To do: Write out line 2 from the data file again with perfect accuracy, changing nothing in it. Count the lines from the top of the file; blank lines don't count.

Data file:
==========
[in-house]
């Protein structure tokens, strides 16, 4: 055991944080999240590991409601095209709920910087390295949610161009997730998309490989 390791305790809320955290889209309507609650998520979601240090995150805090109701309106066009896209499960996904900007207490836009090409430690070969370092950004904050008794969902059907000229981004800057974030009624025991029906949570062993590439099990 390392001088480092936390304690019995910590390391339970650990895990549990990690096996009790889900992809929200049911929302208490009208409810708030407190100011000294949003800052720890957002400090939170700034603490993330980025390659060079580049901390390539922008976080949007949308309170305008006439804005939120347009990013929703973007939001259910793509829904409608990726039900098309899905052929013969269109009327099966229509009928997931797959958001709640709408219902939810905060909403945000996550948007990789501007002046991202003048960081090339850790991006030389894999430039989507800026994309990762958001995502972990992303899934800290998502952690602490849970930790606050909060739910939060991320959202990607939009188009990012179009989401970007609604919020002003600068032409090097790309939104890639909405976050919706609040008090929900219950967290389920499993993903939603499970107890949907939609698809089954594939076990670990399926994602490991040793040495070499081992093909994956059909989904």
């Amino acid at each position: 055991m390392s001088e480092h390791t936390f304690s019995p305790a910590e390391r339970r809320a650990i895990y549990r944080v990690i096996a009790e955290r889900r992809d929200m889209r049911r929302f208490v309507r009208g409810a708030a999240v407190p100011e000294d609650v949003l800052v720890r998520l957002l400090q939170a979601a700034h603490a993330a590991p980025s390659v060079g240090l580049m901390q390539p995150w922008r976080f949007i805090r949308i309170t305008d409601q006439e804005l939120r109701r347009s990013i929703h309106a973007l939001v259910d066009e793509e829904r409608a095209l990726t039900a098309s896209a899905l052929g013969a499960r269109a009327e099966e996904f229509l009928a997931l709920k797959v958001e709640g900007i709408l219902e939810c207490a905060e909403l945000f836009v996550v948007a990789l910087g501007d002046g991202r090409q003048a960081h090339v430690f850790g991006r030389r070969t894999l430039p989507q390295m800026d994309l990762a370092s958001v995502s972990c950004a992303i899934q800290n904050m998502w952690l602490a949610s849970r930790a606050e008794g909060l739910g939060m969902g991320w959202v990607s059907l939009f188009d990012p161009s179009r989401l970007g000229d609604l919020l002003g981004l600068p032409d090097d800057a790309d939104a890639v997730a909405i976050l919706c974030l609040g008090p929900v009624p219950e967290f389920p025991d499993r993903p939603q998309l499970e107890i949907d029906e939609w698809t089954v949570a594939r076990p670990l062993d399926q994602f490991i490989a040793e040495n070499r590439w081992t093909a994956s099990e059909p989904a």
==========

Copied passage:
């Protein structure tokens, strides 16, 4: 055991944080999240590991409601095209709920910087390295949610161009997730998309490989 390791305790809320955290889209309507609650998520979601240090995150805090109701309106066009896209499960996904900007207490836009090409430690070969370092950004904050008794969902059907000229981004800057974030009624025991029906949570062993590439099990 390392001088480092936390304690019995910590390391339970650990895990549990990690096996009790889900992809929200049911929302208490009208409810708030407190100011000294949003800052720890957002400090939170700034603490993330980025390659060079580049901390390539922008976080949007949308309170305008006439804005939120347009990013929703973007939001259910793509829904409608990726039900098309899905052929013969269109009327099966229509009928997931797959958001709640709408219902939810905060909403945000996550948007990789501007002046991202003048960081090339850790991006030389894999430039989507800026994309990762958001995502972990992303899934800290998502952690602490849970930790606050909060739910939060991320959202990607939009188009990012179009989401970007609604919020002003600068032409090097790309939104890639909405976050919706609040008090929900219950967290389920499993993903939603499970107890949907939609698809089954594939076990670990399926994602490991040793040495070499081992093909994956059909989904």